Philadelphia weather forecast predicts severe thunderstorms today

Malvern Borough shut down its government. Several school districts have decided to send children home early or cancel after-school programs.

But forecasts of severe thunderstorms with hail, wind gusts of up to 60 mph and possibly even a stray tornado on Monday afternoon didn’t quite follow the script. In fact, by the time schools normally closed, the sun had broken through the clouds in much of the region.

Shortly before 6 p.m., a storm with heavy rain passed through the area, but the weather service said it had “weakened to below severe limits”.

It was not the first time that a severe thunderstorm watch, in effect until 8 p.m., had passed without incident. However, in this case, weather experts said they were baffled by the reaction to the forecasts which are not exactly uncommon in late spring and summer here.

“We’ve seen this stuff before,” said Carl Erickson, senior meteorologist at AccuWeather Inc. “I don’t know what rattled everyone.”

He said he could not recall a case where schools decided to send children home early because of a threatening thunderstorm.

“I was a little surprised myself,” said Trent Davis, a meteorologist with the National Weather Service Office in Mount Holly. He called it “definitely a new thing for me”.

It was also a novelty among his colleagues, he added.

In the case of Fort Washington Primary School in the Upper Dublin School District, the early dismissal decision likely had something to do with Ida remnants’ anger in September. The school was badly damaged by a tornado spawned by Ida, was closed from September 1 to January 19, and students and staff are still struggling with PTSD.

Other school districts that announced early closures included Radnor Township, Tredyffrin/Easttown, Abington and Upper Perkiomen districts.

Typical of what other districts posted, Tredyffrin/Easttown cited “severe adverse weather forecast for this afternoon, including high winds and hail.”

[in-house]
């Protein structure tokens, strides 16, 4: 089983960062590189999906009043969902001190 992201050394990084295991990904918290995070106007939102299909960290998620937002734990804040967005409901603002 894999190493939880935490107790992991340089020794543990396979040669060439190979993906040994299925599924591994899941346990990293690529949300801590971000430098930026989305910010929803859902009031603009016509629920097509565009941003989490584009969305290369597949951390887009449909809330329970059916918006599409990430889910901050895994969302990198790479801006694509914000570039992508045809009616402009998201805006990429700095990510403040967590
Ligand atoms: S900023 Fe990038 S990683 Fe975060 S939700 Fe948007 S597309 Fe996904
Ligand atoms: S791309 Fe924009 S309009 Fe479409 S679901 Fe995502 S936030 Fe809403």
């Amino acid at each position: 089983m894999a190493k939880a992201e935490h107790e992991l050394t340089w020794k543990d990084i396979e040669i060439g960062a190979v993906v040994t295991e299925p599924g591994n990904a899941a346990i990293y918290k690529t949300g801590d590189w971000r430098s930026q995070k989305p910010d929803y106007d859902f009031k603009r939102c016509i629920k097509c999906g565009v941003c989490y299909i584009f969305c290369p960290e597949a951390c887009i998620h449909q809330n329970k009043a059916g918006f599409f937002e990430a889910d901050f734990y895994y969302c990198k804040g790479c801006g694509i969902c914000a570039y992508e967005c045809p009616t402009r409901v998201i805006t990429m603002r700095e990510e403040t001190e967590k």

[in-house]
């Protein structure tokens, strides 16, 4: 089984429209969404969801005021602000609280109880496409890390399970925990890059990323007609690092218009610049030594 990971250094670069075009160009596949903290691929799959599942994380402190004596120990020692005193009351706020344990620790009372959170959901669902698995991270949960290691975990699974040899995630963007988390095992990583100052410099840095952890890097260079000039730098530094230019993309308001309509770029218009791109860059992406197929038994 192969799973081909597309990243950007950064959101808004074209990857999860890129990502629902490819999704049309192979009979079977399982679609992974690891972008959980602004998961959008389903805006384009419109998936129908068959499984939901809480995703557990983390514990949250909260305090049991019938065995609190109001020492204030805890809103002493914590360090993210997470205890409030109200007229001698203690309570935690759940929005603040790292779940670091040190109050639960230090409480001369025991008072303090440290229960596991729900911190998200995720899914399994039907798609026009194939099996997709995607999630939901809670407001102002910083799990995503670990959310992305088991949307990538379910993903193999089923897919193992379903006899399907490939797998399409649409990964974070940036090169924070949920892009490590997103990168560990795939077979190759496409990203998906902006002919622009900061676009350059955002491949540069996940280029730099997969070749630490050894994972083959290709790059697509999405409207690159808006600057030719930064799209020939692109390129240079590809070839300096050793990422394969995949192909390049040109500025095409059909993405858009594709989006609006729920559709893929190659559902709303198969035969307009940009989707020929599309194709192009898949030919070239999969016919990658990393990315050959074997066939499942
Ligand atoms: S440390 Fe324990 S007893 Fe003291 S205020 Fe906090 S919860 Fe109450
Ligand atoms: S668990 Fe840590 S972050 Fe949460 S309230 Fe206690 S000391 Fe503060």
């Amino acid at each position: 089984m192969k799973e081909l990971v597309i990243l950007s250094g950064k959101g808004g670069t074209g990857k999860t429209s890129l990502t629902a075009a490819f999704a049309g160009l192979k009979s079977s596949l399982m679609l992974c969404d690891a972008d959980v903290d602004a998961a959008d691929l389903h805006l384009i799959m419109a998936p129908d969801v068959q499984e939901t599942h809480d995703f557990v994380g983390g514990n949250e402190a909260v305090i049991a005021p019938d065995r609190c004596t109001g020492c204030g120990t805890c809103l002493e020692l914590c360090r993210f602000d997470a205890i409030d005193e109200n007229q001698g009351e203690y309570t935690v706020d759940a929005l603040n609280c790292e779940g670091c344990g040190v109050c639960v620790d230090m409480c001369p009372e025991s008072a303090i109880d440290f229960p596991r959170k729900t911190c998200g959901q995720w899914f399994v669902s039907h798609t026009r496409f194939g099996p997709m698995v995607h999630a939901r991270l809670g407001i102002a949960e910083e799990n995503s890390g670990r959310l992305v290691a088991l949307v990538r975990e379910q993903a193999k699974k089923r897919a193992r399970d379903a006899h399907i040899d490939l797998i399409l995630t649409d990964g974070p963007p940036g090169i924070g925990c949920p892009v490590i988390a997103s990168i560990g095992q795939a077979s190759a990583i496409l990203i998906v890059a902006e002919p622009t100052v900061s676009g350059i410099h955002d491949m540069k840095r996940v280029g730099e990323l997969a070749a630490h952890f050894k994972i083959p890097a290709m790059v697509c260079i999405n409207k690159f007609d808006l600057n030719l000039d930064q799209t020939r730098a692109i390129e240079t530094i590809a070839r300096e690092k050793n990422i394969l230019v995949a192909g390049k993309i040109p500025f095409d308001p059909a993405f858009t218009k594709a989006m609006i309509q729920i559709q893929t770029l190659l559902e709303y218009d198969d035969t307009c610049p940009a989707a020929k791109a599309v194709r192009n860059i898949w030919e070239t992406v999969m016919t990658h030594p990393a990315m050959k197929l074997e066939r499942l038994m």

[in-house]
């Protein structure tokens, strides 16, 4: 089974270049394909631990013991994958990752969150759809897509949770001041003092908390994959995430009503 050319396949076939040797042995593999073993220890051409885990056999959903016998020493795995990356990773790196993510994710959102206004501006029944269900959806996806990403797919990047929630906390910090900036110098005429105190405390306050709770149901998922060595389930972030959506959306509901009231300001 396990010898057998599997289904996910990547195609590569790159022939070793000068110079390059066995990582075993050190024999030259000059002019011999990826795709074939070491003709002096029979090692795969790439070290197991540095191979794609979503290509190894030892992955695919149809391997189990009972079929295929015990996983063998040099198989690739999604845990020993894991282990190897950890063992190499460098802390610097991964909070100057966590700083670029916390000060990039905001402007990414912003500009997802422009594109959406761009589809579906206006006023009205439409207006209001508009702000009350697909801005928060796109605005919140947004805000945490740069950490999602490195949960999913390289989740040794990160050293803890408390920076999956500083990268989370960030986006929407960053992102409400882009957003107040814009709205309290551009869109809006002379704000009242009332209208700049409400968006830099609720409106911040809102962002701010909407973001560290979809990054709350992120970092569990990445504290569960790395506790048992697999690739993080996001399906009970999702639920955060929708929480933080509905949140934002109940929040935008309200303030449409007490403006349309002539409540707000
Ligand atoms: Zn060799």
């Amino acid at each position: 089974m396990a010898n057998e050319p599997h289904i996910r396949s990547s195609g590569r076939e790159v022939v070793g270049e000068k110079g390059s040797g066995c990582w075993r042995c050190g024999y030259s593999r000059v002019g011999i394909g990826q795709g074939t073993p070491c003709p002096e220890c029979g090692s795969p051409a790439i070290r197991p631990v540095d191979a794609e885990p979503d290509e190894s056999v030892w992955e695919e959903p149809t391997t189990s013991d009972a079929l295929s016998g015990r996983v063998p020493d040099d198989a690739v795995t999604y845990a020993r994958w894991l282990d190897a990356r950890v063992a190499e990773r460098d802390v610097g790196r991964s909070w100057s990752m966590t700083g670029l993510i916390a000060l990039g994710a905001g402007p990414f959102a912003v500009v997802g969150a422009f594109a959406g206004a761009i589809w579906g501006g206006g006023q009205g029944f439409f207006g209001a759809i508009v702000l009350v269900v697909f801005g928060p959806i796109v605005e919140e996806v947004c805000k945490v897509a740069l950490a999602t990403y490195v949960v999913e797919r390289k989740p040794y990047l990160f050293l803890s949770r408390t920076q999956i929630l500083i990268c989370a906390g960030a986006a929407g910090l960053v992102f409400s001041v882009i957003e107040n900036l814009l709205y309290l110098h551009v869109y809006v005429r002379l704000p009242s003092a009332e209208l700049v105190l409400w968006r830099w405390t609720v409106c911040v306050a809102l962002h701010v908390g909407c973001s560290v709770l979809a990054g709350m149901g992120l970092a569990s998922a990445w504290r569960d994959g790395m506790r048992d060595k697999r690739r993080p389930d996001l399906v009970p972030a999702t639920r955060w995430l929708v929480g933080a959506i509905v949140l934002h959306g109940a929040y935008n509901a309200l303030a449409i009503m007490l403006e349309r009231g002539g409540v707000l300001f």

Philadelphia and other districts also canceled after-school activities, and the borough of Malvern imposed a government shutdown Monday afternoon, posting a “Sorry, we’re closed” sign on its website.

However, if school buses or government workers in Malvern had any problems on Monday afternoon, they were probably not weather-related.

The government’s storm prediction center said ‘supercells’, thunderstorm systems capable of spinning rotating winds that can spawn tornadoes, are possible along the I-95 corridor from Washington, D.C., to New York. and throughout New Jersey.

But the first batch of storms bypassed the Philadelphia area to the north and west, Davis said. The weather service’s closest severe weather report was from Berks County.

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Conditions were particularly volatile on Monday, the weather service said, with an approaching cold front, a strong pulse of moisture and very unstable and energized air.

The region, however, was spared the worst, AccuWeather’s Erickson said.

He said the region could expect “great weather” on primary day, and that was not a campaign promise.

Contributing editors Michaelle Bond, Kristen A. Graham, and Michael Klein.

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